Among the many orphans of a society that refuses to take paternal care of its weak and helpless, Richard Carstone and Ada Clare could be called the novel’s protagonists. But their tragic love pales in significance beside the fate of the beautiful and haughty Lady Dedlock, whose mysterious secret threatens to shake the aristocracy out of its irresponsible stupor.
Along with almost everyone else in the novel, Lady Dedlock is caught up in Jarndyce and Jarndyce, a infamously protracted case in the Court of Chancery which provokes some of Dickens’ most brilliant satire. But he is doing more than urging the reform of legal institutions. Chancery symbolizes an entire social system. Linking the novel’s extraordinary array of comic and grotesque characters, it also links Lady Dedlock to her illegitimate daughter, Esther Summerson, the housekeeper of an eccentric philanthropist named Jarndyce. When the villainous lawyer, who tries to blackmail Lady Dedlock, is murdered, the truth comes out, despite the efforts of Inspector Bucket, the English novel’s first detective hero.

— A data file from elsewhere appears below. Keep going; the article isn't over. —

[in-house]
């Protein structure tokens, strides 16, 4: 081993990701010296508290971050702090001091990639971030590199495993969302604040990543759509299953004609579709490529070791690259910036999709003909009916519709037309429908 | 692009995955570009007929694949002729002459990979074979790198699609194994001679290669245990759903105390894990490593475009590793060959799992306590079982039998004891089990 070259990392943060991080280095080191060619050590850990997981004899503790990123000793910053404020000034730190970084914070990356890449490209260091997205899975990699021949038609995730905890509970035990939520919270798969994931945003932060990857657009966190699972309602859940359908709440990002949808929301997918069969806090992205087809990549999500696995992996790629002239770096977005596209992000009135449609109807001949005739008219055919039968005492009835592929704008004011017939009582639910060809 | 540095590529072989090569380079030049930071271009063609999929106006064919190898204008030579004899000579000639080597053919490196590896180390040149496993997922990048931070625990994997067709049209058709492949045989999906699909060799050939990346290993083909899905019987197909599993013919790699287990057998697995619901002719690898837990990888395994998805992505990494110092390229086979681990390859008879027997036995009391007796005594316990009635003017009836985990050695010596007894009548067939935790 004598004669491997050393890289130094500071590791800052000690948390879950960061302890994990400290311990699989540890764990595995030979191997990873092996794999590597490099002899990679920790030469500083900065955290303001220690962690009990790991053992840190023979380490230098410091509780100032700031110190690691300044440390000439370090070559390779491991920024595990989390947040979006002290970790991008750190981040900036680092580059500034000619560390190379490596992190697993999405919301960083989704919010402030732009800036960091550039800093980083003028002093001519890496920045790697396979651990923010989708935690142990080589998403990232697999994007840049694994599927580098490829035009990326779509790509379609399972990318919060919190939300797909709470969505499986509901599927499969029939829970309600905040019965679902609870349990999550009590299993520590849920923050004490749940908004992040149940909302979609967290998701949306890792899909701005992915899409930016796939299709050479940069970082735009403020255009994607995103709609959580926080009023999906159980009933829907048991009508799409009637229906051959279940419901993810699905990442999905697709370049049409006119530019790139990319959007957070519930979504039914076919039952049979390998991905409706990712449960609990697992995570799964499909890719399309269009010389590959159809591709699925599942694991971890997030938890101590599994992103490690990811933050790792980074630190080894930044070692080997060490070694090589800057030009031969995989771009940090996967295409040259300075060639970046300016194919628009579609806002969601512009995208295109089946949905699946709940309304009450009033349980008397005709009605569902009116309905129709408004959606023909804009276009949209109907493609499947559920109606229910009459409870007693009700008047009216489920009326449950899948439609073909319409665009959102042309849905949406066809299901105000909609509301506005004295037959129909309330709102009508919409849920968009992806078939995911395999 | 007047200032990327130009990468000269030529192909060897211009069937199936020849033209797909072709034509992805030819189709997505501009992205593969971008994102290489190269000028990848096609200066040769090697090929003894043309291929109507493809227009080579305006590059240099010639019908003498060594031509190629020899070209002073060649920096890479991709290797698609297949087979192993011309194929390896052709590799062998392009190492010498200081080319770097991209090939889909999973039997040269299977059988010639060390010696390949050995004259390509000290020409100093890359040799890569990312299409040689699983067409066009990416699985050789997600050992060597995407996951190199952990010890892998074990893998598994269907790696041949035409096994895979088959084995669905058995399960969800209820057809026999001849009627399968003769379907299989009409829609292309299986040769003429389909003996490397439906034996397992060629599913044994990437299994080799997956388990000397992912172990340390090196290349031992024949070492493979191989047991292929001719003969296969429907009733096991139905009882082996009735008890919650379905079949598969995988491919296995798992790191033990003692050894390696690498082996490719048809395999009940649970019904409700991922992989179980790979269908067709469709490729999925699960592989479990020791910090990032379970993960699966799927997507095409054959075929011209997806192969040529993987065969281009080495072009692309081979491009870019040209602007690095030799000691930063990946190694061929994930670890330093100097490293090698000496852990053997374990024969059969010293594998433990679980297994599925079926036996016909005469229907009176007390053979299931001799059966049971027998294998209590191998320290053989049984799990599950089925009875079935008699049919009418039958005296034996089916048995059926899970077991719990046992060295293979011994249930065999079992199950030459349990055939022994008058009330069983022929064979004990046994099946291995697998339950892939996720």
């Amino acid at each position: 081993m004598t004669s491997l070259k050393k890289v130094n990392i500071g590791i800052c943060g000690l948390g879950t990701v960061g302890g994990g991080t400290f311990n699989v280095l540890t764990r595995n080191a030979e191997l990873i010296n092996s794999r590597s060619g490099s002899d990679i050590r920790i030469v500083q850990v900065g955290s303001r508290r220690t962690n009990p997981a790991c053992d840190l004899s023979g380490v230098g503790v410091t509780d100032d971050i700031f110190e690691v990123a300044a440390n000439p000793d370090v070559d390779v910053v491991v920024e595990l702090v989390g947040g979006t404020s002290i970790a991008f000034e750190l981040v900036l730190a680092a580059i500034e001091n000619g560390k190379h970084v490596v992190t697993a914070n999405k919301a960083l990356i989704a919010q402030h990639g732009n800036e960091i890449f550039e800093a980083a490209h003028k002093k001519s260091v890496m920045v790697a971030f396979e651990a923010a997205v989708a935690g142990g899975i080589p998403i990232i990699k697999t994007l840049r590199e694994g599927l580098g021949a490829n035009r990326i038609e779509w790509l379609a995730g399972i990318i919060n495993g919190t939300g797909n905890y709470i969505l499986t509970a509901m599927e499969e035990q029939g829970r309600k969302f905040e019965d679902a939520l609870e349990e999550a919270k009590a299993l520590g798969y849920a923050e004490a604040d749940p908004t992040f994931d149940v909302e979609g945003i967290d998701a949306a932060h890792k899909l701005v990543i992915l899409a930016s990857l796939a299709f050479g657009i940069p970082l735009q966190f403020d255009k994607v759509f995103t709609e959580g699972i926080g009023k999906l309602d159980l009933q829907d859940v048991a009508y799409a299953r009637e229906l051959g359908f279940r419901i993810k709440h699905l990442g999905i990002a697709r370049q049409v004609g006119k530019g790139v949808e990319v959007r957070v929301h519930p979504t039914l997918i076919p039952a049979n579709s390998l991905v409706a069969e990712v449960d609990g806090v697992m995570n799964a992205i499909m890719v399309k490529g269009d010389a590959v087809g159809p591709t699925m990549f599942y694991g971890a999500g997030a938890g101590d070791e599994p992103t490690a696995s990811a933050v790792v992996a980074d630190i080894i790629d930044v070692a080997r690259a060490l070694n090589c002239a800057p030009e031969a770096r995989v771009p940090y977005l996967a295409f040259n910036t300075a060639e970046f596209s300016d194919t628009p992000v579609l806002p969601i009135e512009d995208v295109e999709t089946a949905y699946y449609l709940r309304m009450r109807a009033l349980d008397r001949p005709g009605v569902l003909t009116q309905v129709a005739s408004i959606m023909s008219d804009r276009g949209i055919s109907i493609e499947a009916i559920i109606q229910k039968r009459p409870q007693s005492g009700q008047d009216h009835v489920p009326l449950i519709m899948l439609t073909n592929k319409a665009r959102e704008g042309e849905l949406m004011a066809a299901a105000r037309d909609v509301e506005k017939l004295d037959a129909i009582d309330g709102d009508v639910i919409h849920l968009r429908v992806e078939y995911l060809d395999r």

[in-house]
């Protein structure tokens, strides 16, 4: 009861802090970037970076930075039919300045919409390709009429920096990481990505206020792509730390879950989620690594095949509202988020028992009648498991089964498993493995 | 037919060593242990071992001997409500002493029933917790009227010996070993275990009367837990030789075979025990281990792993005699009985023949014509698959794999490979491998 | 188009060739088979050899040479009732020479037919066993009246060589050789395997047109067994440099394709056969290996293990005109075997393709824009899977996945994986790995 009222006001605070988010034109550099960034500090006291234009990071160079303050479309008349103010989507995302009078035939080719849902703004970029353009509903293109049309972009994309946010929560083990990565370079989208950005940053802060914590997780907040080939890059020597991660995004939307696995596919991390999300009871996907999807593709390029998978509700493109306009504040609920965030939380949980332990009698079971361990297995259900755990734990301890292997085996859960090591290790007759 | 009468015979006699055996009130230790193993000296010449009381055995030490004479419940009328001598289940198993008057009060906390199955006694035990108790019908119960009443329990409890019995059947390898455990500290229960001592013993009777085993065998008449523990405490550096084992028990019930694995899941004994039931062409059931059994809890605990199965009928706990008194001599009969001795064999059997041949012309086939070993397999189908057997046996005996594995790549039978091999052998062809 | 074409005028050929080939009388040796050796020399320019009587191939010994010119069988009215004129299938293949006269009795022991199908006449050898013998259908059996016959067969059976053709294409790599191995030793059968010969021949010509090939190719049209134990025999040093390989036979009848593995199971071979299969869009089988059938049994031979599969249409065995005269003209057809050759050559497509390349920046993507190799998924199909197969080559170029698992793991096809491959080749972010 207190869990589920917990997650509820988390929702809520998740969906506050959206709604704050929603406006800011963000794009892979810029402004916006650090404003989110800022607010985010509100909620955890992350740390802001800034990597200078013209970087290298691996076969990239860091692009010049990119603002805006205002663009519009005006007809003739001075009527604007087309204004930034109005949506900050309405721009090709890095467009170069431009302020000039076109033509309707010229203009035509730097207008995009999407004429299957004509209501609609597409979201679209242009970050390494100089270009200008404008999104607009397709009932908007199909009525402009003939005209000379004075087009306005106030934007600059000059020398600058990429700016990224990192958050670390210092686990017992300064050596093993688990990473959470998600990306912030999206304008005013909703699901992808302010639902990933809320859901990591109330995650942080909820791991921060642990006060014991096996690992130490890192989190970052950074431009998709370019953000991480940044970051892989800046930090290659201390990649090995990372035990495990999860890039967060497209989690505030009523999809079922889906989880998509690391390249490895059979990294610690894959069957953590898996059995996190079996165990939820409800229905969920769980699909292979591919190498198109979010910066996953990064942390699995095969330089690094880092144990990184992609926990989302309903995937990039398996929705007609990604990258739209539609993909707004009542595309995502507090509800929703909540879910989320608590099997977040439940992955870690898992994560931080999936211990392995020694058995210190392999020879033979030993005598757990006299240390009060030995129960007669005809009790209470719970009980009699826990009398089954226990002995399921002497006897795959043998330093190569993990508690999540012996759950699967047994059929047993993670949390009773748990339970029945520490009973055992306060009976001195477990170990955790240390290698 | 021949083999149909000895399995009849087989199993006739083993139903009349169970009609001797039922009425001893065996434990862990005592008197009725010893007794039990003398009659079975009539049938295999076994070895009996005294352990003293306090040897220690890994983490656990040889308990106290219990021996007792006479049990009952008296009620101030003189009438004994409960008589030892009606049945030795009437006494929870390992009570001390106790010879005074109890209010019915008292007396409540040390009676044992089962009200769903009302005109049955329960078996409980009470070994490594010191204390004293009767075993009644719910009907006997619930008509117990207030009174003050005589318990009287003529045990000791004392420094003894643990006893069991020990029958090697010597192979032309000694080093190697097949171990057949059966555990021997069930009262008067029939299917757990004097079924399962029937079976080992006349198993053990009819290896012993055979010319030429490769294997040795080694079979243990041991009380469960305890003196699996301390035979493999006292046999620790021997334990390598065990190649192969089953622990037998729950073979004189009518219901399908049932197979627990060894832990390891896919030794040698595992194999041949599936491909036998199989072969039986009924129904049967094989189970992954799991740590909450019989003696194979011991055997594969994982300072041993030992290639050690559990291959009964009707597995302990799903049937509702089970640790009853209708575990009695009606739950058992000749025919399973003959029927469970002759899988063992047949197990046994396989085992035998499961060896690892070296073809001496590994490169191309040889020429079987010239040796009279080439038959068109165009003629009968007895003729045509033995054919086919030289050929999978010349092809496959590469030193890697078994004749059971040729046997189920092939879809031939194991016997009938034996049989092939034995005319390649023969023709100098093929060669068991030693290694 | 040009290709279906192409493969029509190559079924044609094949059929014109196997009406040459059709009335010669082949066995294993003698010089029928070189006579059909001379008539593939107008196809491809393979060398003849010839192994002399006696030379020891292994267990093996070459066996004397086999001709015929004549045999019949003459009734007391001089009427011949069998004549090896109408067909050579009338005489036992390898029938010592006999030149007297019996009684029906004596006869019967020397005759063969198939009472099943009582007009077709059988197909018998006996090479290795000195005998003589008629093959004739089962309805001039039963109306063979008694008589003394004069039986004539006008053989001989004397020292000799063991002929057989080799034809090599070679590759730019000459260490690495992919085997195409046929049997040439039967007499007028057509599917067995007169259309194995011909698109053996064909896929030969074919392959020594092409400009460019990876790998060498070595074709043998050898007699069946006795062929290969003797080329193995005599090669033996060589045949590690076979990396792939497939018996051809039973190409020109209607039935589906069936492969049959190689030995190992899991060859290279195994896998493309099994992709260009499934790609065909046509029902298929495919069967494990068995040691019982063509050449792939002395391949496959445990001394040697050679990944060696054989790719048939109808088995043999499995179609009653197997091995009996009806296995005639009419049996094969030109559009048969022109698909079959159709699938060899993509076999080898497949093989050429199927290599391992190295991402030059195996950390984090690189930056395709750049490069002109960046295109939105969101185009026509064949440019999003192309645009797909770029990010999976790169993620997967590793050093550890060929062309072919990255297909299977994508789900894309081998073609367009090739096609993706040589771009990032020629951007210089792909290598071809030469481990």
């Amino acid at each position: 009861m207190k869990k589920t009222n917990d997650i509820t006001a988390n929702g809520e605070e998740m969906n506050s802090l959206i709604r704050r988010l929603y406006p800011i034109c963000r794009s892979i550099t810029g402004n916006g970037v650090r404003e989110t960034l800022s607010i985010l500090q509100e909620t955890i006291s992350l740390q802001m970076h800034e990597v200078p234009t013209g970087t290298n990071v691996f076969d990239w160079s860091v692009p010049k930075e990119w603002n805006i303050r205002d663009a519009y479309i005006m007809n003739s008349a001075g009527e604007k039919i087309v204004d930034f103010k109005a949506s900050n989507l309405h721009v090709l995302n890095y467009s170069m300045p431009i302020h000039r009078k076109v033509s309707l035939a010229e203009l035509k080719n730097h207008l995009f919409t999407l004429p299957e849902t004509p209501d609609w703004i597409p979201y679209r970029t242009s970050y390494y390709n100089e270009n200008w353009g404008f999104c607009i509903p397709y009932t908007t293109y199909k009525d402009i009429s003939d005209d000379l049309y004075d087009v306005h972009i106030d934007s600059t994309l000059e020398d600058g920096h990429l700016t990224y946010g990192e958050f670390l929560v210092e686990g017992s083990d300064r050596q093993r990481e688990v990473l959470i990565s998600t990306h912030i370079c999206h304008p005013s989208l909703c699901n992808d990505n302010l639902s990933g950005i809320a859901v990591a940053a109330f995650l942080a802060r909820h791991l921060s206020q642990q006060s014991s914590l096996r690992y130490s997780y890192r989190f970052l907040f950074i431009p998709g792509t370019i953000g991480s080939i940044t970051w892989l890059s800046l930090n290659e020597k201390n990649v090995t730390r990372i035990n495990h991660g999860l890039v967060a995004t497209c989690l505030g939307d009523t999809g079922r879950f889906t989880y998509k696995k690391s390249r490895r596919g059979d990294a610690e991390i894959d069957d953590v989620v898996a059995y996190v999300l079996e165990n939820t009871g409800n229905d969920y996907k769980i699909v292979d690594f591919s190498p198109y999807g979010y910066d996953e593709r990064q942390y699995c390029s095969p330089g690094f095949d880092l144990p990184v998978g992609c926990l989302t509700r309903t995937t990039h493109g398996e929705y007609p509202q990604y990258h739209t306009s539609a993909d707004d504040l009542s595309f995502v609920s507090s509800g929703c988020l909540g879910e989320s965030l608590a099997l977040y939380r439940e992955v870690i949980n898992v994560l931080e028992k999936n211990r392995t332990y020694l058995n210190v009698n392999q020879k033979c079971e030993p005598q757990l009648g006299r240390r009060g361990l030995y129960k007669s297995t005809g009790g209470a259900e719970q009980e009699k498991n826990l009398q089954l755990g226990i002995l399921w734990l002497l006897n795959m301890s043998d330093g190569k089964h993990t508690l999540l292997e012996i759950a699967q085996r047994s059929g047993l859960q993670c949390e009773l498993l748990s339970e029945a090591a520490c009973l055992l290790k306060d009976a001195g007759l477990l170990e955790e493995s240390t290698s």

Experimental in form, the novel is narrated from two alternating and very different points of view. One narrator is an anonymous observer, while the other is Esther, so humbly virtuous that she cannot understand the impersonal forces that are destroying her friends and are nearly fatal to her. The central symbol of those forces is the London fog, emanating from the Court of...
(The entire section is 497 words.)